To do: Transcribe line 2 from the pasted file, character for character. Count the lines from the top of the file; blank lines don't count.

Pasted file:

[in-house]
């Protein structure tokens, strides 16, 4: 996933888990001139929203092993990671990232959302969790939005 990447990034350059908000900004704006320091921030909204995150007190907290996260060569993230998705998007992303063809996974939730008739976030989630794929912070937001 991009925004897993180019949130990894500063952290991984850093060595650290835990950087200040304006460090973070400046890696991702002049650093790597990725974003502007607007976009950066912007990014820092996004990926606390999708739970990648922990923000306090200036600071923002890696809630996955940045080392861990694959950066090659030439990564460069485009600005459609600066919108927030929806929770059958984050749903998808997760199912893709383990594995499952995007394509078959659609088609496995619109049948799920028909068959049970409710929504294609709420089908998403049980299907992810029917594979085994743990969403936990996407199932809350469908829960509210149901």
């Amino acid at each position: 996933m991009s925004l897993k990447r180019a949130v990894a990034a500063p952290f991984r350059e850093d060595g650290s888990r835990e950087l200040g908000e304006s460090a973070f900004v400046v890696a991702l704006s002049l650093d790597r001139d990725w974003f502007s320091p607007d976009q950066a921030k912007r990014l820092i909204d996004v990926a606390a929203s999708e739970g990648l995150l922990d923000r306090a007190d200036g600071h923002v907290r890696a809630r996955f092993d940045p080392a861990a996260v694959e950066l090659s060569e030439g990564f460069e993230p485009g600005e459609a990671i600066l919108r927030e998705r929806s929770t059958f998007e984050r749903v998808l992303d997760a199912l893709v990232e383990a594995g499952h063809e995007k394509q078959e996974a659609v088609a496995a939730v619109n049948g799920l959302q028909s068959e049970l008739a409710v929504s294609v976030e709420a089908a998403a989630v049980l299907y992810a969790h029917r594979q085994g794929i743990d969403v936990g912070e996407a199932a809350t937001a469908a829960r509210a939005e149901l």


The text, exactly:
């Protein structure tokens, strides 16, 4: 996933888990001139929203092993990671990232959302969790939005 990447990034350059908000900004704006320091921030909204995150007190907290996260060569993230998705998007992303063809996974939730008739976030989630794929912070937001 991009925004897993180019949130990894500063952290991984850093060595650290835990950087200040304006460090973070400046890696991702002049650093790597990725974003502007607007976009950066912007990014820092996004990926606390999708739970990648922990923000306090200036600071923002890696809630996955940045080392861990694959950066090659030439990564460069485009600005459609600066919108927030929806929770059958984050749903998808997760199912893709383990594995499952995007394509078959659609088609496995619109049948799920028909068959049970409710929504294609709420089908998403049980299907992810029917594979085994743990969403936990996407199932809350469908829960509210149901």